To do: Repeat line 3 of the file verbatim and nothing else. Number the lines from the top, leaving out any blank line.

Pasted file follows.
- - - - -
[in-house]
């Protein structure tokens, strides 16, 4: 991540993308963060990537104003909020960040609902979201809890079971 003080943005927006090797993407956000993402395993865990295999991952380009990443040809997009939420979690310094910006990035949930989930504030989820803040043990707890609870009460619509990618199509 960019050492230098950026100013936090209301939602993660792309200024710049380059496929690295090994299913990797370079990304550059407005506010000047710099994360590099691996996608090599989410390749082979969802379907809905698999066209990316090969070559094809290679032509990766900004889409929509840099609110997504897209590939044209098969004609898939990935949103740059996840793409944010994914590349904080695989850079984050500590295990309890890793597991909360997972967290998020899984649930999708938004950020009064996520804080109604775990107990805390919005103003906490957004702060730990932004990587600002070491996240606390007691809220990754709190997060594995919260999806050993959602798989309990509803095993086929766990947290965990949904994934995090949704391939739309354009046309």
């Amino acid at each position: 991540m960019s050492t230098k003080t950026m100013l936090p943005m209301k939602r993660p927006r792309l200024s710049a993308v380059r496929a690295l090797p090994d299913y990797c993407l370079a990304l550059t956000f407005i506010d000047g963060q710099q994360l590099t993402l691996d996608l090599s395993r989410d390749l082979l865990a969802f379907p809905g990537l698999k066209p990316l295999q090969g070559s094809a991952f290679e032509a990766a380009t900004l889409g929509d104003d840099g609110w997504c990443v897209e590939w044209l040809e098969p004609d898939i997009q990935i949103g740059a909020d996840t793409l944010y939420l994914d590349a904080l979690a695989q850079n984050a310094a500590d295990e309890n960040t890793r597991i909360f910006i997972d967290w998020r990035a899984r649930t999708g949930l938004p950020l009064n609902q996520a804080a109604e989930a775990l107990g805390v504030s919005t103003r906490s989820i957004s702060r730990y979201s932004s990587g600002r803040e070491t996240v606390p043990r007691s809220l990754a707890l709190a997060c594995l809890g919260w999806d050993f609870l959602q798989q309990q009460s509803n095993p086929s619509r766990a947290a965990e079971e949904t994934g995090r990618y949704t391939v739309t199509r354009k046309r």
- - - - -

């Amino acid at each position: 991540m960019s050492t230098k003080t950026m100013l936090p943005m209301k939602r993660p927006r792309l200024s710049a993308v380059r496929a690295l090797p090994d299913y990797c993407l370079a990304l550059t956000f407005i506010d000047g963060q710099q994360l590099t993402l691996d996608l090599s395993r989410d390749l082979l865990a969802f379907p809905g990537l698999k066209p990316l295999q090969g070559s094809a991952f290679e032509a990766a380009t900004l889409g929509d104003d840099g609110w997504c990443v897209e590939w044209l040809e098969p004609d898939i997009q990935i949103g740059a909020d996840t793409l944010y939420l994914d590349a904080l979690a695989q850079n984050a310094a500590d295990e309890n960040t890793r597991i909360f910006i997972d967290w998020r990035a899984r649930t999708g949930l938004p950020l009064n609902q996520a804080a109604e989930a775990l107990g805390v504030s919005t103003r906490s989820i957004s702060r730990y979201s932004s990587g600002r803040e070491t996240v606390p043990r007691s809220l990754a707890l709190a997060c594995l809890g919260w999806d050993f609870l959602q798989q309990q009460s509803n095993p086929s619509r766990a947290a965990e079971e949904t994934g995090r990618y949704t391939v739309t199509r354009k046309r």